The unreliability of Chinese official economic data has become almost a cliche. A few years before he became China’s premier, Li Keqiang said that the country’s numbers were “man-made” and “for reference only.” If the top economic policy maker of a country says that the numbers aren’t reliable … well, you believe him.
But how unreliable? The fudge factors might only be a few tenths of a percentage point. It’s very hard to fake economic numbers in the same direction for a very long time — eventually, it becomes obvious to everyone that your economy is either much bigger or much smaller than the cumulative growth rates would have indicated. Something a bit like this happened to China back in 2007, when the Asian Development Bank reported that China’s gross domestic product was much smaller than believed. Chinese inflation had been understated, leading to real (inflation-adjusted) growth numbers that had been too high for too long.
In the current economic environment, the big question is whether China is suffering a deeper slowdown than is generally believed. The latest official numbers show a 6.9 percent growth rate — barely down from the recent 7 percent range. Those are year-on-year numbers, of course, so quarter-to-quarter annualized growth — which is the way you usually hear U.S. economic numbers reported — is going to be a bit lower than 6.9 percent. But only a bit. The real question, for investors and policy makers alike, is whether the numbers have been cooked.
The Chinese government has ample reason to fudge its growth rate on the high side. Growth has become almost a religion in China, and is now one of the Communist Party’s main sources of popular legitimacy. If Chinese people lose their jobs, they may attribute it to a local slowdown or the failure of their own employer — but if the national numbers go down, they may believe that the people at the top have tanked the economy. That could be dangerous for political stability.
Additionally, China’s leaders have an incentive to keep capital flowing into the country in the form of foreign direct investment, and to prevent capital outflows. That means heading off any incipient sign of panic. Economic number-fudging is a cheap way to prevent jittery investors from making a stampede for the exits.
Of course, knowing this, a number of people have tried to estimate China’s true growth rate. Tom Orlik, Bloomberg’s chief Asia economist, recently rounded up a number of independent figures, and collected them in the following chart:
The numbers range from Lombard Street’s pessimistic figure of a bit more than 3 percent to Bloomberg Intelligence’s optimistic number of just under 7 percent. In other words, there is a wide band of uncertainty here.
But I would like to suggest a scenario even more pessimistic than the lowest of the numbers above. After reading reports by Peking University professor Chris Balding on the state of China’s financial sector, I think there’s a possibility that China’s growth is lower even than 3 percent.
Chinese electricity usage is growing at more like 1 percent. Rail freight traffic, though volatile, has suffered some dizzying drops in recent months. These are traditional proxies for heavy industry output. That they are barely growing, if at all, implies that much of Chinese industry has ground to a halt.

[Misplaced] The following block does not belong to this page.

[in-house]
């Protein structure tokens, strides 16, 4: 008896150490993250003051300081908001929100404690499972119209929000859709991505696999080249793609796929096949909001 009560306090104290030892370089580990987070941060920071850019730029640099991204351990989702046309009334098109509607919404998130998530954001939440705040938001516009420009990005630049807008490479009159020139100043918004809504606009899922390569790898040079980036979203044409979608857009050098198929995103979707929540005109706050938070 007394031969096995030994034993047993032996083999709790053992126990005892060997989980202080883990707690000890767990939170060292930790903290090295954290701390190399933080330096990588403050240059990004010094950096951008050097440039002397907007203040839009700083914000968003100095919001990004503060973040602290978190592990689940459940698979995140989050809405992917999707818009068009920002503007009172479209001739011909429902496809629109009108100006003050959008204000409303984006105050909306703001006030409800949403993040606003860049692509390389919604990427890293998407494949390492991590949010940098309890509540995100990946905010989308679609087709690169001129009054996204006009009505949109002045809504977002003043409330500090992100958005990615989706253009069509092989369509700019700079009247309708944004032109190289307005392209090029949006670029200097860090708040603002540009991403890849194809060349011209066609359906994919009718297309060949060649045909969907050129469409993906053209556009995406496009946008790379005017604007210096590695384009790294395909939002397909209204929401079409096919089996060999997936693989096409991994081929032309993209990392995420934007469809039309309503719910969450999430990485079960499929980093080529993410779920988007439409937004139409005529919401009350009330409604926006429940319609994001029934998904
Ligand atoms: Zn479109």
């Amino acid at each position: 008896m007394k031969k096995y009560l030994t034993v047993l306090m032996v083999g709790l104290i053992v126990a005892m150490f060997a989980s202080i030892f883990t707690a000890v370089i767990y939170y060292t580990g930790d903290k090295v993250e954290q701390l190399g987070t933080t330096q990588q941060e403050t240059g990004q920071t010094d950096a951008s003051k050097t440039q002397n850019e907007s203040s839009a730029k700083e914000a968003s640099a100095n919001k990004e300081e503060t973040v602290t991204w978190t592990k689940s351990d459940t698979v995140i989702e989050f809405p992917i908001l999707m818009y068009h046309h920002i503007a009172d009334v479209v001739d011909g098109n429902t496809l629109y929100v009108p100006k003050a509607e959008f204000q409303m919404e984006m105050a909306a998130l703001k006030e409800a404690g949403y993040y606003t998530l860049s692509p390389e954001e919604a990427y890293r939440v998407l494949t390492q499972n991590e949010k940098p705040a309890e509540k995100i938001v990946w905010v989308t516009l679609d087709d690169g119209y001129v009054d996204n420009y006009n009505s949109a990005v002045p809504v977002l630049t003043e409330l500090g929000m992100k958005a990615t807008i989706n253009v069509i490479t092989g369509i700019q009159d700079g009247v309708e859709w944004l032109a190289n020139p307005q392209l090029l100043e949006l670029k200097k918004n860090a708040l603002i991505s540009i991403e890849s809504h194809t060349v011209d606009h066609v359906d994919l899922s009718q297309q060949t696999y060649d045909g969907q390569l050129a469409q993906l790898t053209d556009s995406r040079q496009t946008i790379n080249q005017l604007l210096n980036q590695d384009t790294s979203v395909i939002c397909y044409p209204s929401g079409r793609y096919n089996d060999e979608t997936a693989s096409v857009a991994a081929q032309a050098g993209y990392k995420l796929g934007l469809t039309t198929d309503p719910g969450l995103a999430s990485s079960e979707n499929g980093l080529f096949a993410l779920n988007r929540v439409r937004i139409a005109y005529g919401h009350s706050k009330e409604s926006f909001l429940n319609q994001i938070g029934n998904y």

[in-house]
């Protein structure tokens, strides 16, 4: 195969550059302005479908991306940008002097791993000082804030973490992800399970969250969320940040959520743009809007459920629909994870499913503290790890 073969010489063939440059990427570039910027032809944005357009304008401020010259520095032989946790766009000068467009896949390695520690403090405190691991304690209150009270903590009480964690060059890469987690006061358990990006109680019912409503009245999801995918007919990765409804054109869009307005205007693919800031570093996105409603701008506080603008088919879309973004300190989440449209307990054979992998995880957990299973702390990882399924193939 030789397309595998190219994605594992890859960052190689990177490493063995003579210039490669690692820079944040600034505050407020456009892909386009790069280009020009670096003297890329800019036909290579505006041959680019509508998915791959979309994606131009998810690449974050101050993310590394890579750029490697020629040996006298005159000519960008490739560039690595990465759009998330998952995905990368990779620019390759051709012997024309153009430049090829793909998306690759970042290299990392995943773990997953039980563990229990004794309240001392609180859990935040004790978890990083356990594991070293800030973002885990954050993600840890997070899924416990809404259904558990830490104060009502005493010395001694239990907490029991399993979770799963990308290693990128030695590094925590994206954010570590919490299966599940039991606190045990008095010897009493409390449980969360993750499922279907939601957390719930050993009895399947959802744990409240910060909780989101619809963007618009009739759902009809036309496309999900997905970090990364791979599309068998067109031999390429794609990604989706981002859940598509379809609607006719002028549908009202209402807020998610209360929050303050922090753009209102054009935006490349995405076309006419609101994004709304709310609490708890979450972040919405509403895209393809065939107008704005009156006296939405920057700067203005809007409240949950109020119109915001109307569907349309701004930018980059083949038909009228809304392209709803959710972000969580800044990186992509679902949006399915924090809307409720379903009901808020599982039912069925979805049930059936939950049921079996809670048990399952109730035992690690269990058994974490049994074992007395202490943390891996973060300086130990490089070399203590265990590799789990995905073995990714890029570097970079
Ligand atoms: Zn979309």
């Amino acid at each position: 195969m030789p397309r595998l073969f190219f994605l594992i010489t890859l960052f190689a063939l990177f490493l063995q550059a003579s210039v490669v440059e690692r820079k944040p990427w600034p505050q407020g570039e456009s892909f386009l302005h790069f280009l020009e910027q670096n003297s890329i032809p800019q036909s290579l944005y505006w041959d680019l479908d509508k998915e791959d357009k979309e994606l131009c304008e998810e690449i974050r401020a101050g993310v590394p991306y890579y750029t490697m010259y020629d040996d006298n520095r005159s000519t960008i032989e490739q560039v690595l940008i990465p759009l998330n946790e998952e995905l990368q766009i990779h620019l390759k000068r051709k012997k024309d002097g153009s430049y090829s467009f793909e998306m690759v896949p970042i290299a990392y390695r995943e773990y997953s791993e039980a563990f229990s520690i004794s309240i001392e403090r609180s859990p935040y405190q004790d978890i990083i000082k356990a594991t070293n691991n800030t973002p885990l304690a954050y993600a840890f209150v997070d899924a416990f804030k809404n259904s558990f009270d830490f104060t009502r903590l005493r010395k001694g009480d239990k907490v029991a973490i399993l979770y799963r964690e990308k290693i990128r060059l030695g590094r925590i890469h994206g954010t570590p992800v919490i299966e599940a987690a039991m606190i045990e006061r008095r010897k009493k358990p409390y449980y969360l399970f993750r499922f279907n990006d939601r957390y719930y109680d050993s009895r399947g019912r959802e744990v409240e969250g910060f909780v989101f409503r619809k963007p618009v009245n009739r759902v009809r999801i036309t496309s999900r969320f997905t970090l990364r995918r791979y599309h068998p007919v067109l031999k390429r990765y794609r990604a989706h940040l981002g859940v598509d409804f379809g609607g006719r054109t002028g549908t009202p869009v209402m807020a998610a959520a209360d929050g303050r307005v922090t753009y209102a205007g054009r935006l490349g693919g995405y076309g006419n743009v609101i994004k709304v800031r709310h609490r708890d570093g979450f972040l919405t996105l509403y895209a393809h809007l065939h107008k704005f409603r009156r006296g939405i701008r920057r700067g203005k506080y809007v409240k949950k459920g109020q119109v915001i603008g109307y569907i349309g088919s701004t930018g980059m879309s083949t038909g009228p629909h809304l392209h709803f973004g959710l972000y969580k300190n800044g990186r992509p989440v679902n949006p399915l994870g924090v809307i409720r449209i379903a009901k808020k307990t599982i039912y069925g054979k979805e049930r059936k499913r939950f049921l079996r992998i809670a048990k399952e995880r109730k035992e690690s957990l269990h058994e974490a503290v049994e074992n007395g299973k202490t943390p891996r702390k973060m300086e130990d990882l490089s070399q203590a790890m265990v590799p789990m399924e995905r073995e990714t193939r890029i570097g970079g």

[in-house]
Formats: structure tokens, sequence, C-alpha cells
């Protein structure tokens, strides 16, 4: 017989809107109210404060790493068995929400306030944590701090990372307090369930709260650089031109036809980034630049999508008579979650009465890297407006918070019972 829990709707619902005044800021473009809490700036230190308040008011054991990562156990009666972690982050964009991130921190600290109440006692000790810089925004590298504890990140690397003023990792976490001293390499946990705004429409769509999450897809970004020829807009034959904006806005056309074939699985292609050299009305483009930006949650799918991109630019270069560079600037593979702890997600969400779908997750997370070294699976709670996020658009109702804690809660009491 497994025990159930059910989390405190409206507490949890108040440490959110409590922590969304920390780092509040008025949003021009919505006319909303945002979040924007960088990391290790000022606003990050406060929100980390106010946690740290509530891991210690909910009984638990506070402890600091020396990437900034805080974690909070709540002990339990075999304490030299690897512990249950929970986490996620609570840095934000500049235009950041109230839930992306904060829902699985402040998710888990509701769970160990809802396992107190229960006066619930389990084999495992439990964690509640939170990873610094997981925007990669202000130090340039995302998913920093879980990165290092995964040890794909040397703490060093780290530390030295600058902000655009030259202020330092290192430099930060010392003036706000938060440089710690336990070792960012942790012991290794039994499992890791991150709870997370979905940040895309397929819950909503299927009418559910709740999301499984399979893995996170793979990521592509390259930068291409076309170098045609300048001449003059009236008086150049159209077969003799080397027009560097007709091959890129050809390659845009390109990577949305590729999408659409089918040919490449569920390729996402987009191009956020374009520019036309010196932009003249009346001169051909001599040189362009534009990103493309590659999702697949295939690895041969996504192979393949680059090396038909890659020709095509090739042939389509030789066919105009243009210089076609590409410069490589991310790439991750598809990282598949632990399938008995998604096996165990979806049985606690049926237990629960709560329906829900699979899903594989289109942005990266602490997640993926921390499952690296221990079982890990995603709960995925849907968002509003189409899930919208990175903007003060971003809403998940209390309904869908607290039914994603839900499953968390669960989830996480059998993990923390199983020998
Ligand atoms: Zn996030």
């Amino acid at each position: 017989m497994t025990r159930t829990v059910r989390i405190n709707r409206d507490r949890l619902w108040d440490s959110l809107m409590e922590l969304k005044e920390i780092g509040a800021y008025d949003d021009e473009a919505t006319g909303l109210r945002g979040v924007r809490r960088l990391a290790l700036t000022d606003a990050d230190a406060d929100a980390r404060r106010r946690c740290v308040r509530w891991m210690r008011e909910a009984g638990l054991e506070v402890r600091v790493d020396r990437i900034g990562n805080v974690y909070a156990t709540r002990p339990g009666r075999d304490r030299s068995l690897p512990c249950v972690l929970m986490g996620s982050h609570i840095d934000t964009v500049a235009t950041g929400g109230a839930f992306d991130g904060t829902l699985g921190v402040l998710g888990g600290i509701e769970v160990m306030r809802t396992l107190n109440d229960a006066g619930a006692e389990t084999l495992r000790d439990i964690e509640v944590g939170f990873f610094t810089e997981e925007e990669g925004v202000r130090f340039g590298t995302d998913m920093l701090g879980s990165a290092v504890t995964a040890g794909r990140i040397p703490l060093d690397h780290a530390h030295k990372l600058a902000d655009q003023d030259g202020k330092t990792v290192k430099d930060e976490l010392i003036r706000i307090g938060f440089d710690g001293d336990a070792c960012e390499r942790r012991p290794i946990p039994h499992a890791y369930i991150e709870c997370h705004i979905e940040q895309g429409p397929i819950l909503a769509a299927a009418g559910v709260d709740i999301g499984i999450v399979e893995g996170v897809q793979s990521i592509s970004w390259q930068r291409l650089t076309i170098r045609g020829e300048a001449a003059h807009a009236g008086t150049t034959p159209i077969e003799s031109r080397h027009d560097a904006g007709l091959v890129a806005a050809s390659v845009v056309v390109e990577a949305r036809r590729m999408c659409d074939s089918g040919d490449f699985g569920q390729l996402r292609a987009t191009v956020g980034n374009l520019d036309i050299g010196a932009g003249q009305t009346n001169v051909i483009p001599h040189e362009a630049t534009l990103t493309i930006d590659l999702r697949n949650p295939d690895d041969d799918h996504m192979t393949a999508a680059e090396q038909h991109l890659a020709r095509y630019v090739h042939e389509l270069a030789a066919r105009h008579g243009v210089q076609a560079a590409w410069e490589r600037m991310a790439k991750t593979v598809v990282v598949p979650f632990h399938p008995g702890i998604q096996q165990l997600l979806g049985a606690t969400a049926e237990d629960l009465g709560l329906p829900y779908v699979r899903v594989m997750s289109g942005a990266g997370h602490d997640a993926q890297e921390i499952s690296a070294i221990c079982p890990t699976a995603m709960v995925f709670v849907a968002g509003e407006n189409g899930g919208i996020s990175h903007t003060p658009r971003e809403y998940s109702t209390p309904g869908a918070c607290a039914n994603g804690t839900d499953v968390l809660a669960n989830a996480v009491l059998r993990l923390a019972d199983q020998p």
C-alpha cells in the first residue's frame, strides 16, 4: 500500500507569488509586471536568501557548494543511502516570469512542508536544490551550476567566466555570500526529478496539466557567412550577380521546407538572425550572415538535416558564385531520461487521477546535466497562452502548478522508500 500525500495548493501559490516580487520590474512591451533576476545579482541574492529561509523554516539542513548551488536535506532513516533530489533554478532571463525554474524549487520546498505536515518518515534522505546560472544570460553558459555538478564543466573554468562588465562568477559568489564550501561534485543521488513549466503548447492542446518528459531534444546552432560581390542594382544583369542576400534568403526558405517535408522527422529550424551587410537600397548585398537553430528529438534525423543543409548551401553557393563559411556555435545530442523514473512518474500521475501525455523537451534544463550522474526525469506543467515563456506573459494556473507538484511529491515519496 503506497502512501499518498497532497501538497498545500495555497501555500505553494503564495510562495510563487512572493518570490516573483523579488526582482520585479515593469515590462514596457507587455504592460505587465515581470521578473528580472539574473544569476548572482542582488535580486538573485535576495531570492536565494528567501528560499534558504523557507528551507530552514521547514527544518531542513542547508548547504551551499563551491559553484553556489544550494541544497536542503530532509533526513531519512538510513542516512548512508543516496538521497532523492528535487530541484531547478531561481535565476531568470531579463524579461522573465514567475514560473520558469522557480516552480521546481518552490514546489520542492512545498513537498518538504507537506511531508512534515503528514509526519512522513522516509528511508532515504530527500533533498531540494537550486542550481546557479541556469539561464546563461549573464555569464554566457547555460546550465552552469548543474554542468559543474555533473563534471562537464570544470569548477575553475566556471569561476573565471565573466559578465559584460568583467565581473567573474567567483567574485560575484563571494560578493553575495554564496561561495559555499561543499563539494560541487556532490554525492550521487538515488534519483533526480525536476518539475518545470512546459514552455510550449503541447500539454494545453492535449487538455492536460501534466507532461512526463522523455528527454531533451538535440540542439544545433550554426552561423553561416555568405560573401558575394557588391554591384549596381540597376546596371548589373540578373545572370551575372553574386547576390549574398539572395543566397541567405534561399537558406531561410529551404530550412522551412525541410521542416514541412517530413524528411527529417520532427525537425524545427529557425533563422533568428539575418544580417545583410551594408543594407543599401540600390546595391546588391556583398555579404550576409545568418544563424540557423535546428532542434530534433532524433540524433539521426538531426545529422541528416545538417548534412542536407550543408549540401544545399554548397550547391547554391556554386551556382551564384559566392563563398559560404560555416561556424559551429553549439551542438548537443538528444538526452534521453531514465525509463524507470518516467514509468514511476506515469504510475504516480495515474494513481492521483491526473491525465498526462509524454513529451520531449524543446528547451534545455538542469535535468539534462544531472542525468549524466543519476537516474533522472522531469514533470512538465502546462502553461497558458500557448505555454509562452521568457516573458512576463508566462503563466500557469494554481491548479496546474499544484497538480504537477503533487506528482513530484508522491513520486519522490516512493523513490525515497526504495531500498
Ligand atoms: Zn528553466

China bulls, of course, will argue that the country is merely in the middle of a transition from industry to services, and from wasteful power usage to greater efficiency. That is probably true. But the speed of the transition would have to be incredible to make up for the precipitate drop in industrial activity. Why would China’s service sector and energy efficiency suddenly skyrocket immediately following the bursting of a major stock bubble?
One reason is government spending. A stealth stimulus is underway. But another big part of the equation is the financial sector, which has logged stunning growth in recent months despite the stock crash.
Why are Chinese financial services growing? Loan growth alone will not do the trick — banks need to be paid in order to log revenue. Or do they? Chris Balding reports:
[S]ome Chinese researchers…compared the loan payments made by firms to the amount owed to banks…[Their findings imply] that Chinese firms are paying only half the financial costs they should be paying…The amount of revenue that banks are recording from loans is nearly four times the cost firms are associating with those loans…[B]ank revenue [has been] outpacing firm financial cost growth by a factor of almost four.
In other words, the amount of loan payments Chinese banks say they are receiving is a whole lot more than the amount Chinese borrowers say they are paying. If Balding’s numbers are to be believed — and of course, they are only one glimpse into a murky financial system — a large portion of the recent growth surge of China’s financial services sector may simply be fake.
That is in addition, of course, to the revenue Chinese banks are actually getting from “evergreening” (rolling over) of loans. That is an unsustainable process — although the revenue is real enough today, it merely pushes the day of loan delinquency farther into the future. So although this portion of GDP isn’t fake, it presages bad things to come.
All in all, China’s financial sector raises the possibility of a growth scenario that is far more pessimistic than official or private numbers would have us believe. Time will tell, of course. But I wouldn’t bet on a quick bounce-back of Chinese growth. At least, not a real one.
Text:Bloomberg View by Noah Smith 03-11-2015